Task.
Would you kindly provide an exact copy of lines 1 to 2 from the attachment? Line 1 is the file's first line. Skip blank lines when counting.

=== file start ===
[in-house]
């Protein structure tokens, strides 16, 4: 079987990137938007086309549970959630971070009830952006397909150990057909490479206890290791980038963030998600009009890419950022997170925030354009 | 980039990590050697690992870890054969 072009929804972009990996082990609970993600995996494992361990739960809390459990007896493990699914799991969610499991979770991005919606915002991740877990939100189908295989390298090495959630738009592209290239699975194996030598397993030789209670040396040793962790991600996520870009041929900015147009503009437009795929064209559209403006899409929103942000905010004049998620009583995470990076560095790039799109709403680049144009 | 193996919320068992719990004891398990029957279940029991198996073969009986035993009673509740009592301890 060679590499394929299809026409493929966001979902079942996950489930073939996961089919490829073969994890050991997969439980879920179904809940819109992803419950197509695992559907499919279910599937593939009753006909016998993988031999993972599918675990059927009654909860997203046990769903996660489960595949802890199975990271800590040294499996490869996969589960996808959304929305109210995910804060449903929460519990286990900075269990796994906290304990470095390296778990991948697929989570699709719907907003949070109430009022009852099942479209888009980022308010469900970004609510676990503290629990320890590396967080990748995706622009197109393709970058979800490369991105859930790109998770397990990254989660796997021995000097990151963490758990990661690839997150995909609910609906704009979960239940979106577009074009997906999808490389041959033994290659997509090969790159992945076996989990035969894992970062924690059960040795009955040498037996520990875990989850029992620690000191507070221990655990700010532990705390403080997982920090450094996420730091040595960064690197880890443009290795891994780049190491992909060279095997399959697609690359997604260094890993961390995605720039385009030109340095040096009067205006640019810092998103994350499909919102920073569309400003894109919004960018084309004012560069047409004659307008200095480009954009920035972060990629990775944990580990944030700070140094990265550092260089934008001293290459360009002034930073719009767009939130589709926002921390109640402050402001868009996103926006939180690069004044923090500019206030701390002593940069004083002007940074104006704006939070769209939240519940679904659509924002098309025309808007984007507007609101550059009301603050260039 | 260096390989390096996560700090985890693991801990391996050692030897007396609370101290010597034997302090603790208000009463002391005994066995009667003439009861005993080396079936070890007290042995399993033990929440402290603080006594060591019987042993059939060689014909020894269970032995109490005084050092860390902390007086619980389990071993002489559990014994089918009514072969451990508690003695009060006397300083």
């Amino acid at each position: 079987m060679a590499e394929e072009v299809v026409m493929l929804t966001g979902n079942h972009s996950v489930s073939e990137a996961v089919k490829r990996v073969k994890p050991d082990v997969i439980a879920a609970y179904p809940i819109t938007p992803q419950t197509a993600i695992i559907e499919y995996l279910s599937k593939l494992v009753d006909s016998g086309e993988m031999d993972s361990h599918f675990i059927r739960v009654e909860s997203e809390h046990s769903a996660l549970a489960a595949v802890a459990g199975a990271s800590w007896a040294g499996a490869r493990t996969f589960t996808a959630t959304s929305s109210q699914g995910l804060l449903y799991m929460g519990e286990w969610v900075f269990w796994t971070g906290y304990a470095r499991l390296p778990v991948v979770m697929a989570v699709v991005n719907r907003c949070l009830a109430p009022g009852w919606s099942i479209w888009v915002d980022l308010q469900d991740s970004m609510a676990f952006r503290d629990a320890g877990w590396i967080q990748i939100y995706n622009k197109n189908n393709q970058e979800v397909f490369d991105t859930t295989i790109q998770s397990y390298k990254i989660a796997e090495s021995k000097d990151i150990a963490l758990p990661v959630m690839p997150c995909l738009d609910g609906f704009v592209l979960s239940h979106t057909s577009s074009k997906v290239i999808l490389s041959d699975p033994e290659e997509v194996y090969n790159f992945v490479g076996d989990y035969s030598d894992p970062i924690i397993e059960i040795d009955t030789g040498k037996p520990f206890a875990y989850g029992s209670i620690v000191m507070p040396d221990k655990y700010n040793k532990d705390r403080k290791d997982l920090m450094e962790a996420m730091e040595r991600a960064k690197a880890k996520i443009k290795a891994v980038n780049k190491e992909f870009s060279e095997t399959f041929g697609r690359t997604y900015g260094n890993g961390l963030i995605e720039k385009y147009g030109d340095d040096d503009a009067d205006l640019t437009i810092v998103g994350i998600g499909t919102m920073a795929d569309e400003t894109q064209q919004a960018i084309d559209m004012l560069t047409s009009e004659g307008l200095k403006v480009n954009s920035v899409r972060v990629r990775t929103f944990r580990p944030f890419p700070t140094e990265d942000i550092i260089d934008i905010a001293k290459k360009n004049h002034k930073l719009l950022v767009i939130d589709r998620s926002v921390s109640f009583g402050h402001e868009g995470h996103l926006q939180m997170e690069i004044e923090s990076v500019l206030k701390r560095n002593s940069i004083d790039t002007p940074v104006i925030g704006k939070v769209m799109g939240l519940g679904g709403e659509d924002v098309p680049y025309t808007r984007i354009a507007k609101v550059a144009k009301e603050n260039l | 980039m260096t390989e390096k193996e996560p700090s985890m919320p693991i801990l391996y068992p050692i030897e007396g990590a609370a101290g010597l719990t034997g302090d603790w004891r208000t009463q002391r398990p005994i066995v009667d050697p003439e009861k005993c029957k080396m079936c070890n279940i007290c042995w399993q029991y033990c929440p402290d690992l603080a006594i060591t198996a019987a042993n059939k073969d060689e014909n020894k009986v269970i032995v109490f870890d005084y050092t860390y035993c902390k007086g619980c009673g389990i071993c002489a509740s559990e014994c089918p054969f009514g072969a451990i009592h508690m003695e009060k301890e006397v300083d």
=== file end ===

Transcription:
[in-house]
């Protein structure tokens, strides 16, 4: 079987990137938007086309549970959630971070009830952006397909150990057909490479206890290791980038963030998600009009890419950022997170925030354009 | 980039990590050697690992870890054969 072009929804972009990996082990609970993600995996494992361990739960809390459990007896493990699914799991969610499991979770991005919606915002991740877990939100189908295989390298090495959630738009592209290239699975194996030598397993030789209670040396040793962790991600996520870009041929900015147009503009437009795929064209559209403006899409929103942000905010004049998620009583995470990076560095790039799109709403680049144009 | 193996919320068992719990004891398990029957279940029991198996073969009986035993009673509740009592301890 060679590499394929299809026409493929966001979902079942996950489930073939996961089919490829073969994890050991997969439980879920179904809940819109992803419950197509695992559907499919279910599937593939009753006909016998993988031999993972599918675990059927009654909860997203046990769903996660489960595949802890199975990271800590040294499996490869996969589960996808959304929305109210995910804060449903929460519990286990900075269990796994906290304990470095390296778990991948697929989570699709719907907003949070109430009022009852099942479209888009980022308010469900970004609510676990503290629990320890590396967080990748995706622009197109393709970058979800490369991105859930790109998770397990990254989660796997021995000097990151963490758990990661690839997150995909609910609906704009979960239940979106577009074009997906999808490389041959033994290659997509090969790159992945076996989990035969894992970062924690059960040795009955040498037996520990875990989850029992620690000191507070221990655990700010532990705390403080997982920090450094996420730091040595960064690197880890443009290795891994780049190491992909060279095997399959697609690359997604260094890993961390995605720039385009030109340095040096009067205006640019810092998103994350499909919102920073569309400003894109919004960018084309004012560069047409004659307008200095480009954009920035972060990629990775944990580990944030700070140094990265550092260089934008001293290459360009002034930073719009767009939130589709926002921390109640402050402001868009996103926006939180690069004044923090500019206030701390002593940069004083002007940074104006704006939070769209939240519940679904659509924002098309025309808007984007507007609101550059009301603050260039 | 260096390989390096996560700090985890693991801990391996050692030897007396609370101290010597034997302090603790208000009463002391005994066995009667003439009861005993080396079936070890007290042995399993033990929440402290603080006594060591019987042993059939060689014909020894269970032995109490005084050092860390902390007086619980389990071993002489559990014994089918009514072969451990508690003695009060006397300083």